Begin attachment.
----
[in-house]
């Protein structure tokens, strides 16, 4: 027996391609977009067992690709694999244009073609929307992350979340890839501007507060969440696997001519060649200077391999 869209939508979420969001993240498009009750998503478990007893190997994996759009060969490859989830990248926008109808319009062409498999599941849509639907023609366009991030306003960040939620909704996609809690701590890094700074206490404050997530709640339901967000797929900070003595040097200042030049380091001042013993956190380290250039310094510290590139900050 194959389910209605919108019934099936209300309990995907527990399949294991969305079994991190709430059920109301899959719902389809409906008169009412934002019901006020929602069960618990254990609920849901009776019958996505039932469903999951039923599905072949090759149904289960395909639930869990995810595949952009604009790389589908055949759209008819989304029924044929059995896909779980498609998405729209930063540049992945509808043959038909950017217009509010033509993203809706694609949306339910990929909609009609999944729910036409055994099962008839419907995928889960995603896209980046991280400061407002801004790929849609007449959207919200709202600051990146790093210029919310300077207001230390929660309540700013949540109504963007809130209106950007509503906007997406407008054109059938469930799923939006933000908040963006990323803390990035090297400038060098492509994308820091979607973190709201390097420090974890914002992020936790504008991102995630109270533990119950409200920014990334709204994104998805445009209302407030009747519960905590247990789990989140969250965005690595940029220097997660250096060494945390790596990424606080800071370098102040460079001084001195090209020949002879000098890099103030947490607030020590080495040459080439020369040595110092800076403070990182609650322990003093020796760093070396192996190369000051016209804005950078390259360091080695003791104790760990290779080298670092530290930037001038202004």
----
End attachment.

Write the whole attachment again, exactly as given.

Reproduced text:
[in-house]
């Protein structure tokens, strides 16, 4: 027996391609977009067992690709694999244009073609929307992350979340890839501007507060969440696997001519060649200077391999 869209939508979420969001993240498009009750998503478990007893190997994996759009060969490859989830990248926008109808319009062409498999599941849509639907023609366009991030306003960040939620909704996609809690701590890094700074206490404050997530709640339901967000797929900070003595040097200042030049380091001042013993956190380290250039310094510290590139900050 194959389910209605919108019934099936209300309990995907527990399949294991969305079994991190709430059920109301899959719902389809409906008169009412934002019901006020929602069960618990254990609920849901009776019958996505039932469903999951039923599905072949090759149904289960395909639930869990995810595949952009604009790389589908055949759209008819989304029924044929059995896909779980498609998405729209930063540049992945509808043959038909950017217009509010033509993203809706694609949306339910990929909609009609999944729910036409055994099962008839419907995928889960995603896209980046991280400061407002801004790929849609007449959207919200709202600051990146790093210029919310300077207001230390929660309540700013949540109504963007809130209106950007509503906007997406407008054109059938469930799923939006933000908040963006990323803390990035090297400038060098492509994308820091979607973190709201390097420090974890914002992020936790504008991102995630109270533990119950409200920014990334709204994104998805445009209302407030009747519960905590247990789990989140969250965005690595940029220097997660250096060494945390790596990424606080800071370098102040460079001084001195090209020949002879000098890099103030947490607030020590080495040459080439020369040595110092800076403070990182609650322990003093020796760093070396192996190369000051016209804005950078390259360091080695003791104790760990290779080298670092530290930037001038202004």